In free space optical communication, photodetectors serve not only as communications receivers but as position sensitive detectors (PSD) for pointing, tracking, and stabilization. Typically, two separate detectors are utilized to perform these tasks but recent advances in the fabrication and development of large area, low noise avalanche photodiode (APD) arrays have enabled these devices to be used both as PSDs and as data communication receivers. This combined functionality allows for more flexibility and simplicity in optical assembly design without sacrificing the sensitivity and bandwidth performance of smaller, single element data receivers. This work presents a large area, five element concentric avalanche photodiode array rated for bandwidths beyond 1GHz with a measured carrier ionization ratio of approximately 0.2 at moderate APD gains. We discuss the integration of this array in a bi-static optical interrogator where it acts as a data receiver and provides position information for pointing and stabilization. In addition to front-end and digital electronics design, we also describe the optical assembly design and the development of a pointing and stabilization algorithm.
Free space optical communication uses photodetectors for two purposes: as communications receivers and, in the form of
a quadrant cell or a position sensitive detector, for tracking. Generally two separate detectors are used. In this work we
describe combining these functions into one device through the use of heterostructure avalanche photodiode (APD)
arrays. Combined functionality more efficiently uses the available light and allows for large area communications
detector arrays that maintain the bandwidth and sensitivity of smaller, single-element, devices. In this paper we describe
a prototype 2x2 arrays and associated electronics and processing. The design tradeoffs in balancing both functions are
explored and future geometries that are more effective than square arrays are described.
As military sensors and systems become more sophisticated, tactical situations will require reliable, high data rate
communications. The current RF communication systems are increasingly competing for the limited amount of RF
spectrum and bandwidth. One possible way to augment the current RF communication systems is by the use of free
space lasercomm in tactical networks for links in which direct line of sight is possible. Free space lasercomm has
been demonstrated over horizontal distances greater than 10 nautical miles and at data rates greater than 1
gigabit/sec. Lasercomm links do not require any RF frequency allocation, nor do they have an RF signature. They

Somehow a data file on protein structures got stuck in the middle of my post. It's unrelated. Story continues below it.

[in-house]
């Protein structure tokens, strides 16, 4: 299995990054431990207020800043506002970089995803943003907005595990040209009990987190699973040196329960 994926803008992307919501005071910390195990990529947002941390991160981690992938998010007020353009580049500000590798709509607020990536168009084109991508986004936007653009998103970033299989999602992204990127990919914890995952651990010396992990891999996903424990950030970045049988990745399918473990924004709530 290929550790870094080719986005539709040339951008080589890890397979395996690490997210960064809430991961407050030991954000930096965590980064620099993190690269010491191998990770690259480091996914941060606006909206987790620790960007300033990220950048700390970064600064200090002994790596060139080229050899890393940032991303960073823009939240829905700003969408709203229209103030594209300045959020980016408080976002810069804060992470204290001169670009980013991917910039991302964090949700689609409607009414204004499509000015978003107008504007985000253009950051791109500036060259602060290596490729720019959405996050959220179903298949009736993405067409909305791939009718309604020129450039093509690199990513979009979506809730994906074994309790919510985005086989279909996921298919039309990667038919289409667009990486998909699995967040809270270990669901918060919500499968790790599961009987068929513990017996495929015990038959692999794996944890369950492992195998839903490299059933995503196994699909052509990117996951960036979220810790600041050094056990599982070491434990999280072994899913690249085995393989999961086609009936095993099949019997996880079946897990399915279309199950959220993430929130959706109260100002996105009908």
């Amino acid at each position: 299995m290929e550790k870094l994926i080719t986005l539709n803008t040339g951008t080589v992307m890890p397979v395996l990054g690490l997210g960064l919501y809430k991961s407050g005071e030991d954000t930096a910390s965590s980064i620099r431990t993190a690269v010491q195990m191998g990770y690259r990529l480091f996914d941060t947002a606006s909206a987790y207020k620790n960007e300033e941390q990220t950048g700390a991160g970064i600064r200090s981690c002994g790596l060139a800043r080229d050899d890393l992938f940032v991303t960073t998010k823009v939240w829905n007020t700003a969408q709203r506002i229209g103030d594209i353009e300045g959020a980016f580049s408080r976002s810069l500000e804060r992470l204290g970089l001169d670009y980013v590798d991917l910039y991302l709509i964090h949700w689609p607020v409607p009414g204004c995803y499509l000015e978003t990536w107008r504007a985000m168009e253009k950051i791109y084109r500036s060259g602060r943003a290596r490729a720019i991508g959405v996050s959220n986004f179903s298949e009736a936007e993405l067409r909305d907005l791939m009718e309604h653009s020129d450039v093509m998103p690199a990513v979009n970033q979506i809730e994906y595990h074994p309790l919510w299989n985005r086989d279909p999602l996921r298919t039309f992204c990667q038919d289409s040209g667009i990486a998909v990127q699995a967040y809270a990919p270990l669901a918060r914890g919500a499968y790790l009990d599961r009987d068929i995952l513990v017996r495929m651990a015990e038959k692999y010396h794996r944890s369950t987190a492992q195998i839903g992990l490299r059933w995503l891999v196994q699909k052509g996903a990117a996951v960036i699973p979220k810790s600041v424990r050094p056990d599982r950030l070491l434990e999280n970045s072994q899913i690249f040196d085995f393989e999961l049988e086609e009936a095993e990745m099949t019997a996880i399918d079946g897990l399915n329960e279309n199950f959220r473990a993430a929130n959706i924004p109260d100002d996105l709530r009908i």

are inherently low probability of intercept and detection and they are very difficult to jam due to the very narrow
divergence of the communication beams and the very narrow acceptance angle of the receivers.1-6 The U.S. Naval Research Laboratory has demonstrated the use of free space lasercomm in tactical networks at
Trident Spectre 2009 and Empire Challenge 2010. This paper will discuss these lasercomm demonstrations and
present packet error rate test data captured at both.
Free space optical (FSO) communication has enjoyed a renewal of interest in the past decade driven by
increasing data rate requirements and decreasing amounts of radio frequency spectrum. These needs exist in
both the commercial and military sectors. However military communications requirements differ in other
ways. At the U.S. Naval Research Laboratory (NRL) we have been conducting research on FSO
communications for over ten years with an emphasis on tactical applications. NRL's FSO research has
covered propagation studies in the maritime domain, new component development, and systems
demonstrations. In addition NRL has developed both conventional, direct, laser communications systems and
retro-reflecting systems. In this paper we review some of this work and discuss possible future applications of
Small robots are finding increasing use for operations in areas that may be dangerous to humans.
These robots often have needs for high bandwidth communications to return video and other data.
While radio frequency (RF) links can be used in may cases, in some circumstances they may be
impractical due to frequency congestion, reflections off surfaces, jamming or other RF noise. In
these cases an optical link may be advantageous, particularly when a clear line of sight exists.
However, a conventional optical link has limitations for this application. For example, a
conventional optical link operating at rates of megabits per second at ranges of 1 Km requires
about a 1 degree pointing accuracy. This implies a need for active pointing and tracking, which